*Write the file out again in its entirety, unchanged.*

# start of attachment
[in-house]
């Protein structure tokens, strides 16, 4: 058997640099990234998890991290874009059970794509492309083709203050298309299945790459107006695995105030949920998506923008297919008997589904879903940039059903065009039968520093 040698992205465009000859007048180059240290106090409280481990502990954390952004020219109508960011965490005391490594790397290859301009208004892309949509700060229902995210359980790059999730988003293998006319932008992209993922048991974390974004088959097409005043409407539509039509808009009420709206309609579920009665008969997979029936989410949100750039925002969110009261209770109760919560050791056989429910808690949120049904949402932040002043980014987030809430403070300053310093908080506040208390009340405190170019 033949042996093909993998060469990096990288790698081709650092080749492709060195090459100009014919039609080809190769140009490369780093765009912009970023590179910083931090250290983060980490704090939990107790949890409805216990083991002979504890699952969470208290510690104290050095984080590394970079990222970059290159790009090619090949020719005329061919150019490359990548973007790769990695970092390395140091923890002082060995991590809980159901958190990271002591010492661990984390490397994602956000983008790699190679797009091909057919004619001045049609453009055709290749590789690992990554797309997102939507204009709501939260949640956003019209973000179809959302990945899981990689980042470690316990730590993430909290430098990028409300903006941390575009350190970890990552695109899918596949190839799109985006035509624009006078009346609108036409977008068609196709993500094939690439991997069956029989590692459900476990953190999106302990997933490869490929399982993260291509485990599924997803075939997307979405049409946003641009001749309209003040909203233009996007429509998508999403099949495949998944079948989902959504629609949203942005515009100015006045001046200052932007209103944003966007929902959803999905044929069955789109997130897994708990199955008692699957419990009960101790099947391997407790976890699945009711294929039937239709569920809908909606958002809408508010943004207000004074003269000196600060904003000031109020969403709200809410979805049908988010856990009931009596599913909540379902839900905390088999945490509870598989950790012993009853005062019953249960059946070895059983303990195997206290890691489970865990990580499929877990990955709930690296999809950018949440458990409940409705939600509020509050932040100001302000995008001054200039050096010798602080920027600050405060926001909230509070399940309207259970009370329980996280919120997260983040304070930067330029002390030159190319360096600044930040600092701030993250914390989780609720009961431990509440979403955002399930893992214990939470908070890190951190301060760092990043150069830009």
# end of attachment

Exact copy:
[in-house]
């Protein structure tokens, strides 16, 4: 058997640099990234998890991290874009059970794509492309083709203050298309299945790459107006695995105030949920998506923008297919008997589904879903940039059903065009039968520093 040698992205465009000859007048180059240290106090409280481990502990954390952004020219109508960011965490005391490594790397290859301009208004892309949509700060229902995210359980790059999730988003293998006319932008992209993922048991974390974004088959097409005043409407539509039509808009009420709206309609579920009665008969997979029936989410949100750039925002969110009261209770109760919560050791056989429910808690949120049904949402932040002043980014987030809430403070300053310093908080506040208390009340405190170019 033949042996093909993998060469990096990288790698081709650092080749492709060195090459100009014919039609080809190769140009490369780093765009912009970023590179910083931090250290983060980490704090939990107790949890409805216990083991002979504890699952969470208290510690104290050095984080590394970079990222970059290159790009090619090949020719005329061919150019490359990548973007790769990695970092390395140091923890002082060995991590809980159901958190990271002591010492661990984390490397994602956000983008790699190679797009091909057919004619001045049609453009055709290749590789690992990554797309997102939507204009709501939260949640956003019209973000179809959302990945899981990689980042470690316990730590993430909290430098990028409300903006941390575009350190970890990552695109899918596949190839799109985006035509624009006078009346609108036409977008068609196709993500094939690439991997069956029989590692459900476990953190999106302990997933490869490929399982993260291509485990599924997803075939997307979405049409946003641009001749309209003040909203233009996007429509998508999403099949495949998944079948989902959504629609949203942005515009100015006045001046200052932007209103944003966007929902959803999905044929069955789109997130897994708990199955008692699957419990009960101790099947391997407790976890699945009711294929039937239709569920809908909606958002809408508010943004207000004074003269000196600060904003000031109020969403709200809410979805049908988010856990009931009596599913909540379902839900905390088999945490509870598989950790012993009853005062019953249960059946070895059983303990195997206290890691489970865990990580499929877990990955709930690296999809950018949440458990409940409705939600509020509050932040100001302000995008001054200039050096010798602080920027600050405060926001909230509070399940309207259970009370329980996280919120997260983040304070930067330029002390030159190319360096600044930040600092701030993250914390989780609720009961431990509440979403955002399930893992214990939470908070890190951190301060760092990043150069830009």